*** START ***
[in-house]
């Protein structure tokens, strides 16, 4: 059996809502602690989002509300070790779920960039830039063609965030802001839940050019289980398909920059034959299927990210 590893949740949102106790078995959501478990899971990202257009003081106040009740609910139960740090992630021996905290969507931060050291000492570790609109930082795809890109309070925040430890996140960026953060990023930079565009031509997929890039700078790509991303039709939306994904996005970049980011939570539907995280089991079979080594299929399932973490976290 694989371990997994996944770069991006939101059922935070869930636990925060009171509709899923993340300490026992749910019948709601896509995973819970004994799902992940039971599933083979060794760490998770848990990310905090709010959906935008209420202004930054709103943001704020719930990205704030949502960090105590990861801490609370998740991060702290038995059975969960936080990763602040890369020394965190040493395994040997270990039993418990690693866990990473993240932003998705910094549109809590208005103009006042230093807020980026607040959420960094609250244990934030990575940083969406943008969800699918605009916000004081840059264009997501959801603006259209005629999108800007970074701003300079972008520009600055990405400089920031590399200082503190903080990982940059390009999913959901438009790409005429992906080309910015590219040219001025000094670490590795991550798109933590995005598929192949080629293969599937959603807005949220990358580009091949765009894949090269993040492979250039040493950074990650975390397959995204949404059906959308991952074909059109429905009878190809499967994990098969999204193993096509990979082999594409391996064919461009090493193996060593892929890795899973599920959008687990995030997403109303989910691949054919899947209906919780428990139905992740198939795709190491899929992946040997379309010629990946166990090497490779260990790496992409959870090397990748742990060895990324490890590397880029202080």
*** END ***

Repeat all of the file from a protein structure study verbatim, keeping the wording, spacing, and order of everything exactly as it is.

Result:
[in-house]
């Protein structure tokens, strides 16, 4: 059996809502602690989002509300070790779920960039830039063609965030802001839940050019289980398909920059034959299927990210 590893949740949102106790078995959501478990899971990202257009003081106040009740609910139960740090992630021996905290969507931060050291000492570790609109930082795809890109309070925040430890996140960026953060990023930079565009031509997929890039700078790509991303039709939306994904996005970049980011939570539907995280089991079979080594299929399932973490976290 694989371990997994996944770069991006939101059922935070869930636990925060009171509709899923993340300490026992749910019948709601896509995973819970004994799902992940039971599933083979060794760490998770848990990310905090709010959906935008209420202004930054709103943001704020719930990205704030949502960090105590990861801490609370998740991060702290038995059975969960936080990763602040890369020394965190040493395994040997270990039993418990690693866990990473993240932003998705910094549109809590208005103009006042230093807020980026607040959420960094609250244990934030990575940083969406943008969800699918605009916000004081840059264009997501959801603006259209005629999108800007970074701003300079972008520009600055990405400089920031590399200082503190903080990982940059390009999913959901438009790409005429992906080309910015590219040219001025000094670490590795991550798109933590995005598929192949080629293969599937959603807005949220990358580009091949765009894949090269993040492979250039040493950074990650975390397959995204949404059906959308991952074909059109429905009878190809499967994990098969999204193993096509990979082999594409391996064919461009090493193996060593892929890795899973599920959008687990995030997403109303989910691949054919899947209906919780428990139905992740198939795709190491899929992946040997379309010629990946166990090497490779260990790496992409959870090397990748742990060895990324490890590397880029202080």